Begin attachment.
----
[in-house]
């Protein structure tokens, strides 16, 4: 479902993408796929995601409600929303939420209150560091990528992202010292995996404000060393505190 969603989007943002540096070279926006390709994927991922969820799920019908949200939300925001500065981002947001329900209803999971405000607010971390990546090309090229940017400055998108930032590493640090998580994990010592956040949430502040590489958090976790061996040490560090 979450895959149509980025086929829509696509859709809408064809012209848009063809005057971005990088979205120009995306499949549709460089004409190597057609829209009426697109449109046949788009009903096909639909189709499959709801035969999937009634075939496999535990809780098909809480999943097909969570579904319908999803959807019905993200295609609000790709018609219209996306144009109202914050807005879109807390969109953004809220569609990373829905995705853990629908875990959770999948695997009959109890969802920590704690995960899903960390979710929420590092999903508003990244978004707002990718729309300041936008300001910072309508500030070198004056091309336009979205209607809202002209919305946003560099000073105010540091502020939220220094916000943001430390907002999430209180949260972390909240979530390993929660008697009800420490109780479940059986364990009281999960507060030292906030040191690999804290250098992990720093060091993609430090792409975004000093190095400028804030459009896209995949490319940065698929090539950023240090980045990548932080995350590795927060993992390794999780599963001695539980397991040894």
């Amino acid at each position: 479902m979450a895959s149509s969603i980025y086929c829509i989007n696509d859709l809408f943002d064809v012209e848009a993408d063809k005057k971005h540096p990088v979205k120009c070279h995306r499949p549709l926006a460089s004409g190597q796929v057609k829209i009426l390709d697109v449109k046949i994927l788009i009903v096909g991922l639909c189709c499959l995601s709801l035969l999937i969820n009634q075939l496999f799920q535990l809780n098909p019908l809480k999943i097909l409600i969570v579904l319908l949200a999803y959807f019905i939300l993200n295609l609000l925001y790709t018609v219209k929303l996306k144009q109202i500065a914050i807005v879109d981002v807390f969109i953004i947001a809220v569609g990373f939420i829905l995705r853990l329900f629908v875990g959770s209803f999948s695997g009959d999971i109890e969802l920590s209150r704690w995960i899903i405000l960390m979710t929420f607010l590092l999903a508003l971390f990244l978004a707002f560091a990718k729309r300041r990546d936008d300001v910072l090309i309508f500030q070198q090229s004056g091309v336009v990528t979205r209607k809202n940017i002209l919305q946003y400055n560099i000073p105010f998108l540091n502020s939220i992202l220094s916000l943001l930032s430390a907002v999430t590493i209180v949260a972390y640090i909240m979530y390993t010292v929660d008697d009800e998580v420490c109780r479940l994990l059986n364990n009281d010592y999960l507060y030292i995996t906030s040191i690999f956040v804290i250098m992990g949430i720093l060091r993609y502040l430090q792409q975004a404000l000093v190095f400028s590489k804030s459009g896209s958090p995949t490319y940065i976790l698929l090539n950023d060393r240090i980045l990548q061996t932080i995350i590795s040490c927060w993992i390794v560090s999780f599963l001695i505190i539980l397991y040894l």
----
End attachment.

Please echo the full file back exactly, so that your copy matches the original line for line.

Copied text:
[in-house]
């Protein structure tokens, strides 16, 4: 479902993408796929995601409600929303939420209150560091990528992202010292995996404000060393505190 969603989007943002540096070279926006390709994927991922969820799920019908949200939300925001500065981002947001329900209803999971405000607010971390990546090309090229940017400055998108930032590493640090998580994990010592956040949430502040590489958090976790061996040490560090 979450895959149509980025086929829509696509859709809408064809012209848009063809005057971005990088979205120009995306499949549709460089004409190597057609829209009426697109449109046949788009009903096909639909189709499959709801035969999937009634075939496999535990809780098909809480999943097909969570579904319908999803959807019905993200295609609000790709018609219209996306144009109202914050807005879109807390969109953004809220569609990373829905995705853990629908875990959770999948695997009959109890969802920590704690995960899903960390979710929420590092999903508003990244978004707002990718729309300041936008300001910072309508500030070198004056091309336009979205209607809202002209919305946003560099000073105010540091502020939220220094916000943001430390907002999430209180949260972390909240979530390993929660008697009800420490109780479940059986364990009281999960507060030292906030040191690999804290250098992990720093060091993609430090792409975004000093190095400028804030459009896209995949490319940065698929090539950023240090980045990548932080995350590795927060993992390794999780599963001695539980397991040894």
């Amino acid at each position: 479902m979450a895959s149509s969603i980025y086929c829509i989007n696509d859709l809408f943002d064809v012209e848009a993408d063809k005057k971005h540096p990088v979205k120009c070279h995306r499949p549709l926006a460089s004409g190597q796929v057609k829209i009426l390709d697109v449109k046949i994927l788009i009903v096909g991922l639909c189709c499959l995601s709801l035969l999937i969820n009634q075939l496999f799920q535990l809780n098909p019908l809480k999943i097909l409600i969570v579904l319908l949200a999803y959807f019905i939300l993200n295609l609000l925001y790709t018609v219209k929303l996306k144009q109202i500065a914050i807005v879109d981002v807390f969109i953004i947001a809220v569609g990373f939420i829905l995705r853990l329900f629908v875990g959770s209803f999948s695997g009959d999971i109890e969802l920590s209150r704690w995960i899903i405000l960390m979710t929420f607010l590092l999903a508003l971390f990244l978004a707002f560091a990718k729309r300041r990546d936008d300001v910072l090309i309508f500030q070198q090229s004056g091309v336009v990528t979205r209607k809202n940017i002209l919305q946003y400055n560099i000073p105010f998108l540091n502020s939220i992202l220094s916000l943001l930032s430390a907002v999430t590493i209180v949260a972390y640090i909240m979530y390993t010292v929660d008697d009800e998580v420490c109780r479940l994990l059986n364990n009281d010592y999960l507060y030292i995996t906030s040191i690999f956040v804290i250098m992990g949430i720093l060091r993609y502040l430090q792409q975004a404000l000093v190095f400028s590489k804030s459009g896209s958090p995949t490319y940065i976790l698929l090539n950023d060393r240090i980045l990548q061996t932080i995350i590795s040490c927060w993992i390794v560090s999780f599963l001695i505190i539980l397991y040894l």